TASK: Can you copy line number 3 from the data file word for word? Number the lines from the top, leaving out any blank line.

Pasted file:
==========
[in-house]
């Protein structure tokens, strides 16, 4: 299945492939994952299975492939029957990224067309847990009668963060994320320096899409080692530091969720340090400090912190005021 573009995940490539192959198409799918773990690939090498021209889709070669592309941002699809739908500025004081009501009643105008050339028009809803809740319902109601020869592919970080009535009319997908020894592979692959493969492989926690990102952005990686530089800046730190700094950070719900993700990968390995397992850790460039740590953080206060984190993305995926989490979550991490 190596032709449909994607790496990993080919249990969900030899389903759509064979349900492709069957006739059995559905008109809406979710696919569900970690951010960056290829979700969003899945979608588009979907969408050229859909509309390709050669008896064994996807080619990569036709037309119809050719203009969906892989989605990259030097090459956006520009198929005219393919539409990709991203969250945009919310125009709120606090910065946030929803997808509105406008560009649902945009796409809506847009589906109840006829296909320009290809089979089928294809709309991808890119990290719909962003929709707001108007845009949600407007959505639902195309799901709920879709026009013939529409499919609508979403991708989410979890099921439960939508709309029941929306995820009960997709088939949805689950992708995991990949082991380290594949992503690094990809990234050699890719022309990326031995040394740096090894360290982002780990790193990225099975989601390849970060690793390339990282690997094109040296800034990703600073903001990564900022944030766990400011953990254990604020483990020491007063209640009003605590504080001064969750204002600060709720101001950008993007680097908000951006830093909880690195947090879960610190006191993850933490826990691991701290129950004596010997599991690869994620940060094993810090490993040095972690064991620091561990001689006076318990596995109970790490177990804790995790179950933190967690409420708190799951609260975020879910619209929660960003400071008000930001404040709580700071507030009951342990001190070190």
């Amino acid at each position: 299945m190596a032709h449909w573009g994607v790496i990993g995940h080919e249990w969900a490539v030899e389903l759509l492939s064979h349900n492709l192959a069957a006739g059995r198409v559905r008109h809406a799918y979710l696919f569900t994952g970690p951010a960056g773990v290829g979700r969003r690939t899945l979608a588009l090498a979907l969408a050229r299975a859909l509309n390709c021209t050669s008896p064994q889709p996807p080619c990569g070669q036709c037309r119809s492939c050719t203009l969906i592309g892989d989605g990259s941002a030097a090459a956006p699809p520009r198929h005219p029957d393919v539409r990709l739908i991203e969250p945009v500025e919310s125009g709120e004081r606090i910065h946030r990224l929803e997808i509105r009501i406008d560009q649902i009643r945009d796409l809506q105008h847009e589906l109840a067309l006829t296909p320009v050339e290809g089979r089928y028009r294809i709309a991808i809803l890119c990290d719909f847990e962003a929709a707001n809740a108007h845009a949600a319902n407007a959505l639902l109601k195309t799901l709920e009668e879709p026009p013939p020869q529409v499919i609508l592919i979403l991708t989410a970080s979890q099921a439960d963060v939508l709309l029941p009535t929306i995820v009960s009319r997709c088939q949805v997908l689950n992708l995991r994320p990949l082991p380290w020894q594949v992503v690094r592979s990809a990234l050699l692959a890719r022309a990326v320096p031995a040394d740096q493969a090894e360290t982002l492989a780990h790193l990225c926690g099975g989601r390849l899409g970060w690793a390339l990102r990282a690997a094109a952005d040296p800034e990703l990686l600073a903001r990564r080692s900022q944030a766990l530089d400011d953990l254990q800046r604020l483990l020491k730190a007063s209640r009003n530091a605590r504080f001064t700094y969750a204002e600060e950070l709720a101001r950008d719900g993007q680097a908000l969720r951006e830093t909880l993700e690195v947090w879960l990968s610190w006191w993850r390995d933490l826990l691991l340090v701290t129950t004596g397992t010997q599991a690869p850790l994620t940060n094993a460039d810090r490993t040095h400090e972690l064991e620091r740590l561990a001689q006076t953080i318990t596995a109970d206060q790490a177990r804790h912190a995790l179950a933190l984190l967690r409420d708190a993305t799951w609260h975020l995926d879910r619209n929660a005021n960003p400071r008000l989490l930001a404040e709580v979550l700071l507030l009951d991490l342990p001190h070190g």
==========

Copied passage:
């Amino acid at each position: 299945m190596a032709h449909w573009g994607v790496i990993g995940h080919e249990w969900a490539v030899e389903l759509l492939s064979h349900n492709l192959a069957a006739g059995r198409v559905r008109h809406a799918y979710l696919f569900t994952g970690p951010a960056g773990v290829g979700r969003r690939t899945l979608a588009l090498a979907l969408a050229r299975a859909l509309n390709c021209t050669s008896p064994q889709p996807p080619c990569g070669q036709c037309r119809s492939c050719t203009l969906i592309g892989d989605g990259s941002a030097a090459a956006p699809p520009r198929h005219p029957d393919v539409r990709l739908i991203e969250p945009v500025e919310s125009g709120e004081r606090i910065h946030r990224l929803e997808i509105r009501i406008d560009q649902i009643r945009d796409l809506q105008h847009e589906l109840a067309l006829t296909p320009v050339e290809g089979r089928y028009r294809i709309a991808i809803l890119c990290d719909f847990e962003a929709a707001n809740a108007h845009a949600a319902n407007a959505l639902l109601k195309t799901l709920e009668e879709p026009p013939p020869q529409v499919i609508l592919i979403l991708t989410a970080s979890q099921a439960d963060v939508l709309l029941p009535t929306i995820v009960s009319r997709c088939q949805v997908l689950n992708l995991r994320p990949l082991p380290w020894q594949v992503v690094r592979s990809a990234l050699l692959a890719r022309a990326v320096p031995a040394d740096q493969a090894e360290t982002l492989a780990h790193l990225c926690g099975g989601r390849l899409g970060w690793a390339l990102r990282a690997a094109a952005d040296p800034e990703l990686l600073a903001r990564r080692s900022q944030a766990l530089d400011d953990l254990q800046r604020l483990l020491k730190a007063s209640r009003n530091a605590r504080f001064t700094y969750a204002e600060e950070l709720a101001r950008d719900g993007q680097a908000l969720r951006e830093t909880l993700e690195v947090w879960l990968s610190w006191w993850r390995d933490l826990l691991l340090v701290t129950t004596g397992t010997q599991a690869p850790l994620t940060n094993a460039d810090r490993t040095h400090e972690l064991e620091r740590l561990a001689q006076t953080i318990t596995a109970d206060q790490a177990r804790h912190a995790l179950a933190l984190l967690r409420d708190a993305t799951w609260h975020l995926d879910r619209n929660a005021n960003p400071r008000l989490l930001a404040e709580v979550l700071l507030l009951d991490l342990p001190h070190g």